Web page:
Other common devices -  discoverable through services like Shodan - are similarly vulnerable to hacks. When the Mirai botnet struck last year, for example, it made headlines by infecting millions of devices to bring down big chunks of the cloud. Yet the infection proliferated precisely because so many of the “smart” things were built by makers who embedded passwords such as “1234” for remote access, typically without even telling the buyer that their device would have such an obvious remote login.

    There are other ways our traditional notion of privacy is being put in jeopardy.  Simply scanning a QR code opens a link that doesn’t only reveal your location to merchants. With or without QR codes, cookies, trackers, and device profiling through “ad networks” also expose other kinds of valuable private information, such as personal interests, other web pages you’ve visited and potentially your location-based history - including your home address, along with political leaning, religious affiliations, and even sometimes likely income brackets.

    What to Do

    So how can we protect ourselves from the myriad threats to our privacy? Fortunately, lots of new digital security products are coming to market that can help. 

    At Symantec Labs, we’re doing research to broaden such protection from the traditional security coverage, to include better privacy protection, creating the ability for people to more effectively limit data collection to data they choose to share.   

    For instance, two years ago we were among the first to show how Machine Learning could be used to identify the HTTP requests carrying sensitive information to third-party trackers with very high accuracy.    

    More recently we demonstrated a new technique for a 90% reduction in spyware getting access to privacy sensitive sensors on Android smart phones.   

    Of course, many security scanning and prevention services in the market focus on blocking “security” threats, not blocking all “privacy” threats, but we’re looking to change that.  Both network and device protections can do far more to protect people’s privacy, and enable people to have genuine anonymity when they need it. In short, on the one hand, “there could be a better app for that,” and we’re working on that.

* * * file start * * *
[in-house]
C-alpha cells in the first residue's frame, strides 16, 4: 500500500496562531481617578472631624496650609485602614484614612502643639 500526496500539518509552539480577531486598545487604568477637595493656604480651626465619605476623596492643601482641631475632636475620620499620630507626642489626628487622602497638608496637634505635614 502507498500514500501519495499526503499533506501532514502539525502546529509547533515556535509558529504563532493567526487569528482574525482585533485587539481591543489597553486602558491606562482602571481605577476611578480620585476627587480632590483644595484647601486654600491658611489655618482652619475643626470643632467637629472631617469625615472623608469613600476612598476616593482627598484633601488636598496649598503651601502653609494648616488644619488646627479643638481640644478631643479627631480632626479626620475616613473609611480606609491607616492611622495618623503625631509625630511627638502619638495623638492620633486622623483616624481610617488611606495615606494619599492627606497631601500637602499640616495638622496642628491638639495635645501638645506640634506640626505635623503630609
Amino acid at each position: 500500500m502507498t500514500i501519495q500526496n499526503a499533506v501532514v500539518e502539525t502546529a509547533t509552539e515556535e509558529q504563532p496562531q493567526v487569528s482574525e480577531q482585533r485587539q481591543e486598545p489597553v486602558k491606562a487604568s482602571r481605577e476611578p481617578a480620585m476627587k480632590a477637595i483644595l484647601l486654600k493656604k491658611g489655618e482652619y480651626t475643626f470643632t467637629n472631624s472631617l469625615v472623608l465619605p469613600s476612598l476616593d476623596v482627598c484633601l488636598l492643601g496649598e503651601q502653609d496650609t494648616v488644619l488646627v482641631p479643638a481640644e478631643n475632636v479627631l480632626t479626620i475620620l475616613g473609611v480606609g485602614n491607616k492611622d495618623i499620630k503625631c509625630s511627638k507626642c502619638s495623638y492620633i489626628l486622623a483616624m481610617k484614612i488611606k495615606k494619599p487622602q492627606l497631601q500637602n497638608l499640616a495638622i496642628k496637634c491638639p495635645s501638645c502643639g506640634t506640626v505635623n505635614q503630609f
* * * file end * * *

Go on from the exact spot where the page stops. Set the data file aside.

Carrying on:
On the other hand, you can’t always install an app. For that, we’re working to make the network based privacy protections better so that as long as your devices are tied to a cloud-based protection service like Symantec’s Web Security Service (WSS), such cloud-based services could be protecting you not only against security threats, but also protecting you against privacy threats. That includes surveillance by ad networks, atop the geo-location threats, and atop the “server to client” attacks which have already unmasked the anonymity of people arrested or disappeared for doing no more than exercising their moral obligation to question authority. 

    In the meantime, smart phone users can take advantage of security solutions include offerings like Norton Mobile Security, SkyCure, WSS and more. Some car makers are beginning to protect their fleets of cars with services like WSS to build better building security into the car from the beginning. Smart city and smart building infrastructure can borrow a page from the car makers, using services like WSS or security gateway hardware such as ProxySG.   

    Clearly, our increasingly connected world is creating amazing new opportunities. This world wide web and emerging internet of things are powerful tools that put the world at our fingertips. But we’re also going to need good tools to deal with the thorny privacy threats that inevitably will arise. Otherwise, the absence of adequate protections will put every aspect of our lives on display for thieves, stalkers, bullies, and tyrants.